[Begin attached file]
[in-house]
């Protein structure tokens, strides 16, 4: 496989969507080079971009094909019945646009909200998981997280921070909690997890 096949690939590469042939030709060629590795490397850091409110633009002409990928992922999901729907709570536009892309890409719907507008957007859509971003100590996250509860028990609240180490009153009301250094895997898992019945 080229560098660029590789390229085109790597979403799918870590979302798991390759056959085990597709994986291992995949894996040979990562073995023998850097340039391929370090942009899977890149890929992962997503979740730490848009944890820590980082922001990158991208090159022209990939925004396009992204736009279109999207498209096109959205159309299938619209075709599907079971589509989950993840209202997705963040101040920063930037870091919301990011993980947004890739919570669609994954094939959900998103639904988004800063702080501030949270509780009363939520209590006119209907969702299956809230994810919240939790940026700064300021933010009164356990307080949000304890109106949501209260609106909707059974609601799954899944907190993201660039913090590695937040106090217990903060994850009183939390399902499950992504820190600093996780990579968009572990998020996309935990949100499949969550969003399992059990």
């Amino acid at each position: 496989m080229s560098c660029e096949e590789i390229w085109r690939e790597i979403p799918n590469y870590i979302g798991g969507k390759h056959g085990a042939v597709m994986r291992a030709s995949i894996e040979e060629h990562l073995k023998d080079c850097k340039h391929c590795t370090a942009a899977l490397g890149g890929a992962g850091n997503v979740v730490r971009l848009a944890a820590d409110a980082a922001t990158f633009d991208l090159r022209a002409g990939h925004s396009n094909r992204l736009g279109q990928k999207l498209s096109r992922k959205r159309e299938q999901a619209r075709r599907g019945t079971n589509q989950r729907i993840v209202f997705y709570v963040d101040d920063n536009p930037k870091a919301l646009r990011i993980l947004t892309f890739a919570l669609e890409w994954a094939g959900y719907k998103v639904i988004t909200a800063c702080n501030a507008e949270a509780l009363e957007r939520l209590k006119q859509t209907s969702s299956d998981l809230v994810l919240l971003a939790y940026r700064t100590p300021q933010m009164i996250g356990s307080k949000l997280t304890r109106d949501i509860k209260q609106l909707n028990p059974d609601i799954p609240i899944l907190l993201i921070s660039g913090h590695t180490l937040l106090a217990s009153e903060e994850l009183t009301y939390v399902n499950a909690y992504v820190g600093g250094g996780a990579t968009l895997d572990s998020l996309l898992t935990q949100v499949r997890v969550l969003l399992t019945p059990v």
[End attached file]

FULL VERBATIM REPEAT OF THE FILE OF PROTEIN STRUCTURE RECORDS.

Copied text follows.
[in-house]
């Protein structure tokens, strides 16, 4: 496989969507080079971009094909019945646009909200998981997280921070909690997890 096949690939590469042939030709060629590795490397850091409110633009002409990928992922999901729907709570536009892309890409719907507008957007859509971003100590996250509860028990609240180490009153009301250094895997898992019945 080229560098660029590789390229085109790597979403799918870590979302798991390759056959085990597709994986291992995949894996040979990562073995023998850097340039391929370090942009899977890149890929992962997503979740730490848009944890820590980082922001990158991208090159022209990939925004396009992204736009279109999207498209096109959205159309299938619209075709599907079971589509989950993840209202997705963040101040920063930037870091919301990011993980947004890739919570669609994954094939959900998103639904988004800063702080501030949270509780009363939520209590006119209907969702299956809230994810919240939790940026700064300021933010009164356990307080949000304890109106949501209260609106909707059974609601799954899944907190993201660039913090590695937040106090217990903060994850009183939390399902499950992504820190600093996780990579968009572990998020996309935990949100499949969550969003399992059990």
């Amino acid at each position: 496989m080229s560098c660029e096949e590789i390229w085109r690939e790597i979403p799918n590469y870590i979302g798991g969507k390759h056959g085990a042939v597709m994986r291992a030709s995949i894996e040979e060629h990562l073995k023998d080079c850097k340039h391929c590795t370090a942009a899977l490397g890149g890929a992962g850091n997503v979740v730490r971009l848009a944890a820590d409110a980082a922001t990158f633009d991208l090159r022209a002409g990939h925004s396009n094909r992204l736009g279109q990928k999207l498209s096109r992922k959205r159309e299938q999901a619209r075709r599907g019945t079971n589509q989950r729907i993840v209202f997705y709570v963040d101040d920063n536009p930037k870091a919301l646009r990011i993980l947004t892309f890739a919570l669609e890409w994954a094939g959900y719907k998103v639904i988004t909200a800063c702080n501030a507008e949270a509780l009363e957007r939520l209590k006119q859509t209907s969702s299956d998981l809230v994810l919240l971003a939790y940026r700064t100590p300021q933010m009164i996250g356990s307080k949000l997280t304890r109106d949501i509860k209260q609106l909707n028990p059974d609601i799954p609240i899944l907190l993201i921070s660039g913090h590695t180490l937040l106090a217990s009153e903060e994850l009183t009301y939390v399902n499950a909690y992504v820190g600093g250094g996780a990579t968009l895997d572990s998020l996309l898992t935990q949100v499949r997890v969550l969003l399992t019945p059990v």